Quality, not quantity…


Week Two is upon us, and all three of the main ‘key’ sessions have been completed; id est: Bike with 2 x 20 minute intervals built in, a swim of 4 x 300s (a warm up of 100, then the sets, then a warm down; 1.4kms in all), then a 65 minute run with a warm up and then 40 mins of tempo. Three more to go. Plus some gym work. I’m tired thinking about it!

In between I managed to pop down to my good mate TC (who is not my coach, though he does coach professional cyclists). His advice is always excellent, to the point, and reasonably scary. TC’s general opinion is that most endurance athletes are insane, and certainly not just running, but running away from something. I guess in my case it’s less an issue of escape and more about being able to say that you did at least one Iron Man in your life. For others, that goal could be something entirely different.

Anyway, Coach TC (who isn’t my coach)* has run the slide rule over my chosen programme and given me some advice. And he does this in a clever way; by asking questions. What are you doing that session for? What is it going to do for your fitness? How are you gauging your effort? Do you understand lactate threshold, and so on. In the heel of the reel, it became obvious I need a heart rate monitor. Now, let’s not forget we are doing this whole project with an eye on budgets. We are not fans here at unironedman of unnecessary gadgetry. But as Coach TC has pointed out (he’s not my… sorry, yes, we know), without some way of gauging your effort, or what ‘zone’ you are in, you have no way of knowing if you are training too hard, or not hard enough. Either means you are not getting the best out of your time. And let’s assume we all have lives to lead that don’t involve endless hours on the bike or in the pool, then we need to be clever about the amount of time we spend training (and blogging, come to think of it!).

So I will endeavour to get my hands on a heart rate monitor. One of my mates has one, so hopefully I can beg or borrow (rather than buy, or in fact, steal). Then it’s back to TC so we can work out resting heart rate, and max heart rate, which I gather will involve a very short burst of speed hooked up to the monitor whilst sitting on the bike on rollers. Well, I reckon it will be something like that. Once you have those two figures, you can work out your own zones, and where you should be at if the programme asks you for an 85-90% max heart rate effort. I will of course update you on progress.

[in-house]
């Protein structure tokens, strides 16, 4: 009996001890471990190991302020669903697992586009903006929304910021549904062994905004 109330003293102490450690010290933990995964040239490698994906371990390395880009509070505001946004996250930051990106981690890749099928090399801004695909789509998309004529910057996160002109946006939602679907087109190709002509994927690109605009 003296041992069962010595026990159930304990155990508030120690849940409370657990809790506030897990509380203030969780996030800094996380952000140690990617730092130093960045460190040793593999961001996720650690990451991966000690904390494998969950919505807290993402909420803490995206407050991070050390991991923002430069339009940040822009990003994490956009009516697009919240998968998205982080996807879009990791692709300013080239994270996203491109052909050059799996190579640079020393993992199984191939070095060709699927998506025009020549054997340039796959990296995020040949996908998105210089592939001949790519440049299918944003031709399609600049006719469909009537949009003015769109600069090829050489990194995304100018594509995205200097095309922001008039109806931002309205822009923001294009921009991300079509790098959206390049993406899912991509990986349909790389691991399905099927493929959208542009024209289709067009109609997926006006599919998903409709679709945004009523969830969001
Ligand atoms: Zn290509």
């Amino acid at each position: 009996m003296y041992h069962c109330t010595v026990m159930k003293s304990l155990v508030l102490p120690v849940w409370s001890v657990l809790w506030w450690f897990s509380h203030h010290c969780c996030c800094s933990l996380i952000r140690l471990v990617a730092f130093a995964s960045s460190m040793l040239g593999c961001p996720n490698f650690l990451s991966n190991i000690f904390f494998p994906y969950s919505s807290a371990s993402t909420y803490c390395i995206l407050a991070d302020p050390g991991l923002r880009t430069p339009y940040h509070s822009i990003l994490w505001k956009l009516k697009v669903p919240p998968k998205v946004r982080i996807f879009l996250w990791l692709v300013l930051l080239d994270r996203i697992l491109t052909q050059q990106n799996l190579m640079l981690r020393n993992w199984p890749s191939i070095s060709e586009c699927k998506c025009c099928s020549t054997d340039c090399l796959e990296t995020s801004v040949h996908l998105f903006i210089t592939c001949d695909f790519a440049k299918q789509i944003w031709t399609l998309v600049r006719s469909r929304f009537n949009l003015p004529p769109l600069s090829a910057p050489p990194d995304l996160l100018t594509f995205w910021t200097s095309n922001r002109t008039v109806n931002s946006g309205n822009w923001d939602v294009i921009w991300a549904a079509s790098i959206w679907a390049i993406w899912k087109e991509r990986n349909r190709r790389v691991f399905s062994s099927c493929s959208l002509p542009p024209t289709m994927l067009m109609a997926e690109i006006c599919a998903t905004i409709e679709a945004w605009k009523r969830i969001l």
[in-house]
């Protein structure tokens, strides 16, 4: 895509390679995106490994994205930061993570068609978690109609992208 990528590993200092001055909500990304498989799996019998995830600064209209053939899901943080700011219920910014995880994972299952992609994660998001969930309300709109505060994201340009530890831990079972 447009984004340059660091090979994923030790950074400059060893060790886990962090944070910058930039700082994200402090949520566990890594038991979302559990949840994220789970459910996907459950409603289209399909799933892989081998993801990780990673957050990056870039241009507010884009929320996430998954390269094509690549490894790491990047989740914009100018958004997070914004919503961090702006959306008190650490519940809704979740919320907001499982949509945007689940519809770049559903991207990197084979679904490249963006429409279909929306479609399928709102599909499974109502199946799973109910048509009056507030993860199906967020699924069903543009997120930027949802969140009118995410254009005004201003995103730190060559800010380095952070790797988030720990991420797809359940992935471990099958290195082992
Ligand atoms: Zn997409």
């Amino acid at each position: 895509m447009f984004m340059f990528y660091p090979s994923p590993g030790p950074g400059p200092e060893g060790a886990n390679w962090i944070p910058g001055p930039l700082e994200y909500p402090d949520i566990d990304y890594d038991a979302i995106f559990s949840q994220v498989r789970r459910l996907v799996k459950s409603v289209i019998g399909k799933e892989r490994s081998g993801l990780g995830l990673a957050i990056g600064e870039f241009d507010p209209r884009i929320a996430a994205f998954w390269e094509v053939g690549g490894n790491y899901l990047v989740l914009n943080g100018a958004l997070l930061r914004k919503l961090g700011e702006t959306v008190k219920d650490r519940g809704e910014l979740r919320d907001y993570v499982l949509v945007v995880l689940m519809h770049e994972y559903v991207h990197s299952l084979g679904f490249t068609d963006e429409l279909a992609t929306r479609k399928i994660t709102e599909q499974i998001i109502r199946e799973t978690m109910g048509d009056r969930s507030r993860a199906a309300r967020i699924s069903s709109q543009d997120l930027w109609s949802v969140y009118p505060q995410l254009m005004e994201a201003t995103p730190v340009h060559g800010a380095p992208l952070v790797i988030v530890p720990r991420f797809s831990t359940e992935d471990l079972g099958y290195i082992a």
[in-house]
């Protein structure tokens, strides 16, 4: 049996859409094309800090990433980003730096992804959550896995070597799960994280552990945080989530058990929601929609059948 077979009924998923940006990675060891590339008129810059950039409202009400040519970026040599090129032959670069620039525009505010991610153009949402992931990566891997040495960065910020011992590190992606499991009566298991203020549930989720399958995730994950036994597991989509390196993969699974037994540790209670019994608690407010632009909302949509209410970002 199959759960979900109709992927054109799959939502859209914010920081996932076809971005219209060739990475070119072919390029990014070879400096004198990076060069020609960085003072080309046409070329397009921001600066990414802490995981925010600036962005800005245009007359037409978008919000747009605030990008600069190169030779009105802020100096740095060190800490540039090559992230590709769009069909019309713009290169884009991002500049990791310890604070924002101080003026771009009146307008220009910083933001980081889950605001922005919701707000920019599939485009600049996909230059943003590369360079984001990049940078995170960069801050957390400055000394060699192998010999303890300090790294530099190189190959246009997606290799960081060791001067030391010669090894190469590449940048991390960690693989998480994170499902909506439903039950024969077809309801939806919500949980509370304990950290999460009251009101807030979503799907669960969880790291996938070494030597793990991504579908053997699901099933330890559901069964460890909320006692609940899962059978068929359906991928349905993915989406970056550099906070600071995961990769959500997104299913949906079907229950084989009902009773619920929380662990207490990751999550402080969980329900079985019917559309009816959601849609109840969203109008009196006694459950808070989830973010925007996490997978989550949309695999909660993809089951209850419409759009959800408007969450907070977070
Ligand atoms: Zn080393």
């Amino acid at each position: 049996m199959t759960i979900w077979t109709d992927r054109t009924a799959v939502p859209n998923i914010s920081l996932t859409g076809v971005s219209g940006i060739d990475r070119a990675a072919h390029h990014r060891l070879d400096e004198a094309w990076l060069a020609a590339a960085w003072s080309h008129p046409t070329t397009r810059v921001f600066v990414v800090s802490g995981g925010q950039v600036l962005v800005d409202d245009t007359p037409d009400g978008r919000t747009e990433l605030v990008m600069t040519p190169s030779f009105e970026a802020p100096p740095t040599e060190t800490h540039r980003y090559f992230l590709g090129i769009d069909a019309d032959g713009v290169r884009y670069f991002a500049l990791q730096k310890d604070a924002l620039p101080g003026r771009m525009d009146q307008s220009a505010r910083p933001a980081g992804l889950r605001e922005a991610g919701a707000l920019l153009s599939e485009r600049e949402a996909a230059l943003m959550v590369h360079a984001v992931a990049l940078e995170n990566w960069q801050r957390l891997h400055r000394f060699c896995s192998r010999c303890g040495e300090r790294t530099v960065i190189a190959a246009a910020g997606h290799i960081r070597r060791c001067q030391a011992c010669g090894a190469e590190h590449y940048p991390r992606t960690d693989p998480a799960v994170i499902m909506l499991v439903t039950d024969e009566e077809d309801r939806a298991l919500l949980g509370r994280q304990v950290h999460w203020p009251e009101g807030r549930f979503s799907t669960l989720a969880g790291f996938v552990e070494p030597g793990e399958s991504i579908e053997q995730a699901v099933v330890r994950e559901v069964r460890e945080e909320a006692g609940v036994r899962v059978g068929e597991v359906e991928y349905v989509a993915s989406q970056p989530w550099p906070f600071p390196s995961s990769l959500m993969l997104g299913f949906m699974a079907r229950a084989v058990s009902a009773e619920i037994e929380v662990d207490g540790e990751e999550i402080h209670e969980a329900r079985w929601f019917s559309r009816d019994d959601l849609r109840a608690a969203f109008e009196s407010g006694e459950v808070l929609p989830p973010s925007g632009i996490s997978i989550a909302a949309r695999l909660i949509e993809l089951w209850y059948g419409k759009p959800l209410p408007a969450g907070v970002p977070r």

Gratuitous and totally unnecessary picture of the Pyramids at Giza, just in case you were unsure of the general shape of a pyramid. Nope, didn't think so...
Gratuitous and totally unnecessary picture of the Pyramids at Giza, just in case you were unsure of the general shape of a pyramid. Nope, didn’t think so…

The other good piece of advice that TC pointed out was that all this pyramidal training where you start with endurance and build in quality speed work is irrelevant if you haven’t put the groundwork in first. I see what he means. Think of a pyramid. And then assume you are trying to build your fitness halfway up. Without that solid foundation on which to base your efforts, your training will not pay off. You may acquire some good speed. You may improve your overall aerobic fitness. And it’s not that the training will go to waste entirely. But on the long events, when you need to push yourself a wee bit, and get out past your comfort zone and really dig… well, if your pyramid ain’t built right from the bottom up, you’ll sink into the sand. Just ask any Irish builder over the last ten years. If you can find one. And don’t mention pyrite…

As regards quality not quantity, I can see where TC is coming from. Having only chipped away at the programme, I can see already that there is an emphasis on quality training over ‘junk miles’ – a phrase I discovered when I last trained for a marathon. And I know it will pay off. When S and I were young and fancy-free, we used to frequent a café in our local town. That may not seem so outrageous, but there really was nothing else like it back then, plus it stayed open AFTER closing time! So, broke as we were, we could just about scrape up enough change for egg and chips, but rarely for the wine (which may have been the main reason we were there). But the owner, being an old romantic, would always sort us out with a bottle or two, and we would scoff the lot and then spend the rest of the week paying off the debt. Wine and training. Not great bedfellows. But we were always fond of the grape. These days, it’s more likely to be grape juice in a smoothie. But back then it was the fermented variety. And our motto then, if we had one, was ‘quantity, not quality!’ The opposite of multum, non multa. As we grow older, we tend to flip that around.

Welcome to Fairyland!
Welcome to Fairyland!

The run today was tough enough, but there was a moment of levity. The section of the Park along by the river is one of my favourites. The local authority have ‘themed’ it this week into a Fairy Wood, using some nicely designed timber signage. Tiny wooden doors appear high up in oak trees. Timber toadstools nestle in the grass. A wishing chair has been carved from a tree stump. It’s all wonderful and aimed squarely at youngsters.

Today, all the installation was taking place, and the place was jammed with heavy set men, decked out in hi-viz jackets which fail to hide beer bellies and builders’ bums. JCBs were digging holes for signs, and sweaty confused foremen were on mobile phones asking for directions on where to stick the ‘this way to Fairy Wood’ sign.

The epitome of incongruity!

*Ok, we get it. Don’t labour the point…

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